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Well look at it this way.

The huge torque factor coming from engines produced by Harley-Davidson, Boss Hoss, old American muscle and powerful Pickups are long-stroking, big bore engines. That's not just a phrase you can use to turn on your lady. (It works though, trust me ;) ) These engines have got pistons the size of garbage cans and huge, long connecting rods. Off the line, a Boss Hoss will ALWAYS beat a GSX-R, but in a quarter mile drag, the sportbike will take the race 10 times out of 10. The American engines put high torque at the back wheel while the Japanese... don't.


Take a look at the GSX-R 1000. In the 09-10 model, the cylinder has got an oversquare 2.93 inch (74.5 mm) wide cylinder and a 2.26 inch (57.3 mm) stroke. This gives it a relatively low torque factor at high RPMs (80 ft·lb (110 N·m) at 8,000 rpm).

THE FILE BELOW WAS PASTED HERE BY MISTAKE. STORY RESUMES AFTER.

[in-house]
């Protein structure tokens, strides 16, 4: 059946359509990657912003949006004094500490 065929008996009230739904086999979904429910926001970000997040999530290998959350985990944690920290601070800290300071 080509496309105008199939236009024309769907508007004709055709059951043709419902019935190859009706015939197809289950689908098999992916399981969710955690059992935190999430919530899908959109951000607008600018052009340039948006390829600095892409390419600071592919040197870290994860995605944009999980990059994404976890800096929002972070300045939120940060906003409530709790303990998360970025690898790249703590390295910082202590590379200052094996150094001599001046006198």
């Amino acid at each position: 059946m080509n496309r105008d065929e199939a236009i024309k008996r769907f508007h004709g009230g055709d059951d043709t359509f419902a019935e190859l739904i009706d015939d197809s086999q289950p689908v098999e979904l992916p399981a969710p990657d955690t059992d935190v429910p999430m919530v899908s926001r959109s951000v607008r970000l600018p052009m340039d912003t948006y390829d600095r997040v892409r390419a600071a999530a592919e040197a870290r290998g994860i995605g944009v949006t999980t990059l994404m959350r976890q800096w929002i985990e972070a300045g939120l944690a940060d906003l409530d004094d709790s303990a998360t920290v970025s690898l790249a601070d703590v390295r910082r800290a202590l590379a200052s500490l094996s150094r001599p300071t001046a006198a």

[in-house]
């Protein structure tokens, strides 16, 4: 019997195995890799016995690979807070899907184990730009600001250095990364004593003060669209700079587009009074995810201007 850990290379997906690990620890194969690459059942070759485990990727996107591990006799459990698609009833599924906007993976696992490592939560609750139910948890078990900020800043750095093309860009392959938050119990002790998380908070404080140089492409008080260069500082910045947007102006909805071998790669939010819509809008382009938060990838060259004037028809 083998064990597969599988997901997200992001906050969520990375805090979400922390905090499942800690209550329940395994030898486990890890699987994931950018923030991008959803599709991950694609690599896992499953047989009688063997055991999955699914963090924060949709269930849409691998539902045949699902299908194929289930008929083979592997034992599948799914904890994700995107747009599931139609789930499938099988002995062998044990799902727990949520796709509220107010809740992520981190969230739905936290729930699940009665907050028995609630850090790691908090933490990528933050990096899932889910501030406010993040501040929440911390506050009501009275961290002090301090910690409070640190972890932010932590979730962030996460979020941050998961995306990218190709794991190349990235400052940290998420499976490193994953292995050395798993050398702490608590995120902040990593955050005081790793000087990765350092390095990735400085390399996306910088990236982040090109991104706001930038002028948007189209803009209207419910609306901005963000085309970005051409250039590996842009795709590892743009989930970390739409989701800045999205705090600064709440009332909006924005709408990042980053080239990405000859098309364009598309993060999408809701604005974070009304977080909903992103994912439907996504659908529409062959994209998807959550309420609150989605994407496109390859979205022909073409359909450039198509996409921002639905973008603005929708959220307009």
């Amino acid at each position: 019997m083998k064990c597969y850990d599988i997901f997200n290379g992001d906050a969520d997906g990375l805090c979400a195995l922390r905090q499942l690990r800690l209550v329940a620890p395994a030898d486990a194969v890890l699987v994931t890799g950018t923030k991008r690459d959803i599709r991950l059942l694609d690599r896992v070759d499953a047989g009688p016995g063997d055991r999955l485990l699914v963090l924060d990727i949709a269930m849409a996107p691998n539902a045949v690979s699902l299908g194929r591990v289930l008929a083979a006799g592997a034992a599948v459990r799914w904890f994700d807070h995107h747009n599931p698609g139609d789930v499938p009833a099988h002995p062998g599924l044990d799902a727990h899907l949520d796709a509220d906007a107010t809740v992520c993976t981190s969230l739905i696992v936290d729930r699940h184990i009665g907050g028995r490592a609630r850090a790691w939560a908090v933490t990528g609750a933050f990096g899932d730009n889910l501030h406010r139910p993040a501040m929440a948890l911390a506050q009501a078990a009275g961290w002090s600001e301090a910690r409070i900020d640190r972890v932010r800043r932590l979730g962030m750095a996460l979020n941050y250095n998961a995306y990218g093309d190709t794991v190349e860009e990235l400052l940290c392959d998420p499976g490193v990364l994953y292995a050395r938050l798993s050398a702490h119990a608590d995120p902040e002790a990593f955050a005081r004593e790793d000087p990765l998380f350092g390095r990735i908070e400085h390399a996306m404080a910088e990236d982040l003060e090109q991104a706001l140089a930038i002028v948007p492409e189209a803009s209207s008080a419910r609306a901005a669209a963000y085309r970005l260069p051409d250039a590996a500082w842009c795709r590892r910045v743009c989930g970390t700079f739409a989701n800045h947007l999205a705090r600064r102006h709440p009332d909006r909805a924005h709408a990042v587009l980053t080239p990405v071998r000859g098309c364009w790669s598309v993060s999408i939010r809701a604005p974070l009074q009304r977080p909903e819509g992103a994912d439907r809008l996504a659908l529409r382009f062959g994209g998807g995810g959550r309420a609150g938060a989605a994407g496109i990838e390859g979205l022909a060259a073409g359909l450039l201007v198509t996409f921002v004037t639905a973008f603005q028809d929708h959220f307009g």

Now compare to a V8 Boss Hoss. The 502 ci engine belts out 567 ft/lbs @ 4200RPM. The garbage can sized cylinders have a whopping 4.470 inch bore and a 4.000 inch stroke. As you can see, the Stroke Ratio (Bore/Stroke) is 1.1175. FAR closer to square (1.00) than the 1.296 ratio of the GSX-R.

Another slightly more applicable example would be the 88 ci Harley-Davidson Twin-Cam engine. It has got a 3.75 inch bore with a 4 inch stroke. The Evo engine is actually under-square! (.9375)

(one more, I promise)
Compare this to the smaller H-D Revolution engine used in the VSRC V-Rod. This has a 3.94 inch bore and a 2.83 inch stroke. A massive shift by Harley-Davidson from its under-square Evo's to a 1.39 Stroke Ratio! This allows the engine to rev up to 9,000 RPM's with a respectable 74 ft. lbs. of torque @ 7000 rpm.



Moral of the story: You want low-end torque? Get big pistons and big crankshafts, and keep their measurements as close to equal (square) as possible. If you're modifying an engine, increase your stroke length, and you can bring down your stroke ratio dramatically.



(If ya'll don't understand the 'square's and 'undersquares' then go HERE:
http://en.wikipedia.org/wiki/Stroke_ratio)